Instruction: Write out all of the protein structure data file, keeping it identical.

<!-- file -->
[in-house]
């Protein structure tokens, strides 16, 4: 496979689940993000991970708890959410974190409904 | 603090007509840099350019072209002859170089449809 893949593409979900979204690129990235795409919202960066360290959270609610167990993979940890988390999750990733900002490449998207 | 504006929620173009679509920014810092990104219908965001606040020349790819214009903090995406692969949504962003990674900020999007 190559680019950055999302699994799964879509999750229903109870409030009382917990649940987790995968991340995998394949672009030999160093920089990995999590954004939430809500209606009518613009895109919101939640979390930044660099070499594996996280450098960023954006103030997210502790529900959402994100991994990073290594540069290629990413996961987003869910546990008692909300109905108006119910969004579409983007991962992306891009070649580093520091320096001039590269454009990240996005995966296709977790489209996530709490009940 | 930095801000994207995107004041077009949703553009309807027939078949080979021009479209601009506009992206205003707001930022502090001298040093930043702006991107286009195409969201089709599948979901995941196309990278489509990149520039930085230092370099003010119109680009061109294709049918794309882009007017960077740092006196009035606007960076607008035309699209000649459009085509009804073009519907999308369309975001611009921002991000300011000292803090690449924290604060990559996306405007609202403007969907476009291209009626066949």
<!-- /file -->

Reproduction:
[in-house]
């Protein structure tokens, strides 16, 4: 496979689940993000991970708890959410974190409904 | 603090007509840099350019072209002859170089449809 893949593409979900979204690129990235795409919202960066360290959270609610167990993979940890988390999750990733900002490449998207 | 504006929620173009679509920014810092990104219908965001606040020349790819214009903090995406692969949504962003990674900020999007 190559680019950055999302699994799964879509999750229903109870409030009382917990649940987790995968991340995998394949672009030999160093920089990995999590954004939430809500209606009518613009895109919101939640979390930044660099070499594996996280450098960023954006103030997210502790529900959402994100991994990073290594540069290629990413996961987003869910546990008692909300109905108006119910969004579409983007991962992306891009070649580093520091320096001039590269454009990240996005995966296709977790489209996530709490009940 | 930095801000994207995107004041077009949703553009309807027939078949080979021009479209601009506009992206205003707001930022502090001298040093930043702006991107286009195409969201089709599948979901995941196309990278489509990149520039930085230092370099003010119109680009061109294709049918794309882009007017960077740092006196009035606007960076607008035309699209000649459009085509009804073009519907999308369309975001611009921002991000300011000292803090690449924290604060990559996306405007609202403007969907476009291209009626066949």